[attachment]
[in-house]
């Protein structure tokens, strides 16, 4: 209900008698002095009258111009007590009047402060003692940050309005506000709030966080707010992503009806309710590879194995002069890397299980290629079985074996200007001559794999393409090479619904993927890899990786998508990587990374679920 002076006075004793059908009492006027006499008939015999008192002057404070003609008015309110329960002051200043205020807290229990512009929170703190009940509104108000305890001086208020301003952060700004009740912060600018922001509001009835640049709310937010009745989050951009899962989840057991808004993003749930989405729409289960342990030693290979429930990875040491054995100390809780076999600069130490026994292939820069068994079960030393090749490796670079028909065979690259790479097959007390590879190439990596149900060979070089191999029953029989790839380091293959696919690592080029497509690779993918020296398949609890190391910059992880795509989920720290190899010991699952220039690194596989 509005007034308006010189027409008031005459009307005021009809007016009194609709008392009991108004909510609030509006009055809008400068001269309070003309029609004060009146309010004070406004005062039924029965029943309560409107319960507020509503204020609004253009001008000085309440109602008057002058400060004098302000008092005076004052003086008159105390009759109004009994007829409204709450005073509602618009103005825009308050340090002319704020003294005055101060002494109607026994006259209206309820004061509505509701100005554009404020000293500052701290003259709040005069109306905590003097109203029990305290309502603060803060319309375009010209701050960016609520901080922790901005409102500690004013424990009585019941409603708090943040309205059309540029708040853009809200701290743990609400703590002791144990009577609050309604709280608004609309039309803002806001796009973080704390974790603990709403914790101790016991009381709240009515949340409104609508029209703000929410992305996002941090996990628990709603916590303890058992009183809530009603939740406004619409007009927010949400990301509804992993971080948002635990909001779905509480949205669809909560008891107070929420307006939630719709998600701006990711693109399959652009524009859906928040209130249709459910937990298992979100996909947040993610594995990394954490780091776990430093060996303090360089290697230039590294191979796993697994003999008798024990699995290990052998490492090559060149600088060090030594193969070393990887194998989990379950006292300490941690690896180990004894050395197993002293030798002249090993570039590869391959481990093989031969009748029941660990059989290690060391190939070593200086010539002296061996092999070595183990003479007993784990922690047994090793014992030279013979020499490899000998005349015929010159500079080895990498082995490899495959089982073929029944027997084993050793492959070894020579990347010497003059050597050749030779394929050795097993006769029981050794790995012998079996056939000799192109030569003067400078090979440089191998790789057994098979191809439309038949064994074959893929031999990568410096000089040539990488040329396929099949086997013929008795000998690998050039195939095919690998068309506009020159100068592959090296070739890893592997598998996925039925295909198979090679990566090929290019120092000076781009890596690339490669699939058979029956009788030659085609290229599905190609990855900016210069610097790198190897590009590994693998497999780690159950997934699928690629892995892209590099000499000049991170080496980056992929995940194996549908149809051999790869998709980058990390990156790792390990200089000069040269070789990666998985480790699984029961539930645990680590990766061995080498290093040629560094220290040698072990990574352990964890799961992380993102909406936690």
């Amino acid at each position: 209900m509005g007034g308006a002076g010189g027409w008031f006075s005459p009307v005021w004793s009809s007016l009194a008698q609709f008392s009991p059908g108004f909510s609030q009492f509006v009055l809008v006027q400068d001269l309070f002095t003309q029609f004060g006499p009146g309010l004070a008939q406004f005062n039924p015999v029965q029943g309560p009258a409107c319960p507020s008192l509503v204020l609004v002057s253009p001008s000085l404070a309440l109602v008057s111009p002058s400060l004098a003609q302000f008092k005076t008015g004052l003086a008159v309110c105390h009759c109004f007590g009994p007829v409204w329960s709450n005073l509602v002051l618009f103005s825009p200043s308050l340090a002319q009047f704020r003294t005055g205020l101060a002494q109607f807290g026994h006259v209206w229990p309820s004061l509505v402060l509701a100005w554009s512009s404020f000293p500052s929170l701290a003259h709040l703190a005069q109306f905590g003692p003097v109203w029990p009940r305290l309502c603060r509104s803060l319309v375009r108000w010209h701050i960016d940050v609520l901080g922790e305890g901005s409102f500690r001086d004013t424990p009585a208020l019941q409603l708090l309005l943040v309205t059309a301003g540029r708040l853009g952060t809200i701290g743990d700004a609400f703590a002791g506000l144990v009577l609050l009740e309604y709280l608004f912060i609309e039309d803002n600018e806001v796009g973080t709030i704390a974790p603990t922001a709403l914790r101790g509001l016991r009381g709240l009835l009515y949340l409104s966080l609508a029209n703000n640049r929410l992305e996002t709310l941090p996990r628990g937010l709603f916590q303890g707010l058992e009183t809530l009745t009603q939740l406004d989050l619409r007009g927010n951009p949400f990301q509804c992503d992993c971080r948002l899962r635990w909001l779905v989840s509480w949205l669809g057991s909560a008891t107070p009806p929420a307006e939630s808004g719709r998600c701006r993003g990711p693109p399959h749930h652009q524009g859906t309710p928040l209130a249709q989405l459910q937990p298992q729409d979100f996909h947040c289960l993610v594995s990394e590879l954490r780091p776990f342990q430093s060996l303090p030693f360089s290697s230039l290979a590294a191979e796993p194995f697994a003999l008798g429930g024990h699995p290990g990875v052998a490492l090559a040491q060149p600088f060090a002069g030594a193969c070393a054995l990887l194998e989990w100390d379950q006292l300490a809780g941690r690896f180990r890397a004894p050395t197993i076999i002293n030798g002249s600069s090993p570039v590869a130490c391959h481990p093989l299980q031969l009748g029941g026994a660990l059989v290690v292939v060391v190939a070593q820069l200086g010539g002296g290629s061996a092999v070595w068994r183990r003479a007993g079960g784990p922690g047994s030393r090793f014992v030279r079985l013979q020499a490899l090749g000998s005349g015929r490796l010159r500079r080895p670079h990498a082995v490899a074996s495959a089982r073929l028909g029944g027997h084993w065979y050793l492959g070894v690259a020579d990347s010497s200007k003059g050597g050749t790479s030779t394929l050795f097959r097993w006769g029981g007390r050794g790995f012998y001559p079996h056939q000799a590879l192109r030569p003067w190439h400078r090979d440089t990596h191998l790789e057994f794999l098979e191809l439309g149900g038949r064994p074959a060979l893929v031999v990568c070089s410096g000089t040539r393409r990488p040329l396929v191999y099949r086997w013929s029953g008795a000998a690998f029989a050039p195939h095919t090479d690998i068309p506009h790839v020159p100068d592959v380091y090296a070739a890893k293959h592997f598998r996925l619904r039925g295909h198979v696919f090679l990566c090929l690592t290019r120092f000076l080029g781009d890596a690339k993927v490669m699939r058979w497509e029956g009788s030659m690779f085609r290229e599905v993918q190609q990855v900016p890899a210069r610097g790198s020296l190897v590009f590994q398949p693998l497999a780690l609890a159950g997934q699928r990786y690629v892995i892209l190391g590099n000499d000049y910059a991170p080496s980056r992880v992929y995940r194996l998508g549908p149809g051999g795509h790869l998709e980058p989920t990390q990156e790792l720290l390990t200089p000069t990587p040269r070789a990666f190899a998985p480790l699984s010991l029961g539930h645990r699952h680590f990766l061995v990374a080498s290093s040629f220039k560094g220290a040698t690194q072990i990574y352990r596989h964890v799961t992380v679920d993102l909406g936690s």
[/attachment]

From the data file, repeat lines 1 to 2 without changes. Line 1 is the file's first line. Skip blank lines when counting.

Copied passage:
[in-house]
């Protein structure tokens, strides 16, 4: 209900008698002095009258111009007590009047402060003692940050309005506000709030966080707010992503009806309710590879194995002069890397299980290629079985074996200007001559794999393409090479619904993927890899990786998508990587990374679920 002076006075004793059908009492006027006499008939015999008192002057404070003609008015309110329960002051200043205020807290229990512009929170703190009940509104108000305890001086208020301003952060700004009740912060600018922001509001009835640049709310937010009745989050951009899962989840057991808004993003749930989405729409289960342990030693290979429930990875040491054995100390809780076999600069130490026994292939820069068994079960030393090749490796670079028909065979690259790479097959007390590879190439990596149900060979070089191999029953029989790839380091293959696919690592080029497509690779993918020296398949609890190391910059992880795509989920720290190899010991699952220039690194596989 509005007034308006010189027409008031005459009307005021009809007016009194609709008392009991108004909510609030509006009055809008400068001269309070003309029609004060009146309010004070406004005062039924029965029943309560409107319960507020509503204020609004253009001008000085309440109602008057002058400060004098302000008092005076004052003086008159105390009759109004009994007829409204709450005073509602618009103005825009308050340090002319704020003294005055101060002494109607026994006259209206309820004061509505509701100005554009404020000293500052701290003259709040005069109306905590003097109203029990305290309502603060803060319309375009010209701050960016609520901080922790901005409102500690004013424990009585019941409603708090943040309205059309540029708040853009809200701290743990609400703590002791144990009577609050309604709280608004609309039309803002806001796009973080704390974790603990709403914790101790016991009381709240009515949340409104609508029209703000929410992305996002941090996990628990709603916590303890058992009183809530009603939740406004619409007009927010949400990301509804992993971080948002635990909001779905509480949205669809909560008891107070929420307006939630719709998600701006990711693109399959652009524009859906928040209130249709459910937990298992979100996909947040993610594995990394954490780091776990430093060996303090360089290697230039590294191979796993697994003999008798024990699995290990052998490492090559060149600088060090030594193969070393990887194998989990379950006292300490941690690896180990004894050395197993002293030798002249090993570039590869391959481990093989031969009748029941660990059989290690060391190939070593200086010539002296061996092999070595183990003479007993784990922690047994090793014992030279013979020499490899000998005349015929010159500079080895990498082995490899495959089982073929029944027997084993050793492959070894020579990347010497003059050597050749030779394929050795097993006769029981050794790995012998079996056939000799192109030569003067400078090979440089191998790789057994098979191809439309038949064994074959893929031999990568410096000089040539990488040329396929099949086997013929008795000998690998050039195939095919690998068309506009020159100068592959090296070739890893592997598998996925039925295909198979090679990566090929290019120092000076781009890596690339490669699939058979029956009788030659085609290229599905190609990855900016210069610097790198190897590009590994693998497999780690159950997934699928690629892995892209590099000499000049991170080496980056992929995940194996549908149809051999790869998709980058990390990156790792390990200089000069040269070789990666998985480790699984029961539930645990680590990766061995080498290093040629560094220290040698072990990574352990964890799961992380993102909406936690």